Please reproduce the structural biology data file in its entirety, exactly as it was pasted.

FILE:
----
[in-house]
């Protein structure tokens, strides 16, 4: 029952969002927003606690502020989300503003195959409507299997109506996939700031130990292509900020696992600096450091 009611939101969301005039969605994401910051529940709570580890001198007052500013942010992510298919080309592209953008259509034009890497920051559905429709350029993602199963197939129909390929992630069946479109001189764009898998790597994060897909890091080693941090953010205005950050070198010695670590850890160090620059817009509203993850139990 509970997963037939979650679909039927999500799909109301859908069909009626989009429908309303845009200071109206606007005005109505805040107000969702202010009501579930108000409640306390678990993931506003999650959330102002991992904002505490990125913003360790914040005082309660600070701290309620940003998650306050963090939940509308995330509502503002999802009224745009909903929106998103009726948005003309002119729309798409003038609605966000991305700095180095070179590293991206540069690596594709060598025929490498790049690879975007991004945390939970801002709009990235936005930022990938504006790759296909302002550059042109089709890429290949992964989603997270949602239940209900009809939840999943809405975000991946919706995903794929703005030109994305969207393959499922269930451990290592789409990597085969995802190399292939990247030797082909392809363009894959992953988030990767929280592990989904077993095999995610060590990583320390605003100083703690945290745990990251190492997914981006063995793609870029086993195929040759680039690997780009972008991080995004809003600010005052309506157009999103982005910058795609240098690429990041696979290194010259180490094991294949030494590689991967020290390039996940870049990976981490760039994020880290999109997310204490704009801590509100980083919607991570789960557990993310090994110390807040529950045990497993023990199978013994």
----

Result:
[in-house]
């Protein structure tokens, strides 16, 4: 029952969002927003606690502020989300503003195959409507299997109506996939700031130990292509900020696992600096450091 009611939101969301005039969605994401910051529940709570580890001198007052500013942010992510298919080309592209953008259509034009890497920051559905429709350029993602199963197939129909390929992630069946479109001189764009898998790597994060897909890091080693941090953010205005950050070198010695670590850890160090620059817009509203993850139990 509970997963037939979650679909039927999500799909109301859908069909009626989009429908309303845009200071109206606007005005109505805040107000969702202010009501579930108000409640306390678990993931506003999650959330102002991992904002505490990125913003360790914040005082309660600070701290309620940003998650306050963090939940509308995330509502503002999802009224745009909903929106998103009726948005003309002119729309798409003038609605966000991305700095180095070179590293991206540069690596594709060598025929490498790049690879975007991004945390939970801002709009990235936005930022990938504006790759296909302002550059042109089709890429290949992964989603997270949602239940209900009809939840999943809405975000991946919706995903794929703005030109994305969207393959499922269930451990290592789409990597085969995802190399292939990247030797082909392809363009894959992953988030990767929280592990989904077993095999995610060590990583320390605003100083703690945290745990990251190492997914981006063995793609870029086993195929040759680039690997780009972008991080995004809003600010005052309506157009999103982005910058795609240098690429990041696979290194010259180490094991294949030494590689991967020290390039996940870049990976981490760039994020880290999109997310204490704009801590509100980083919607991570789960557990993310090994110390807040529950045990497993023990199978013994």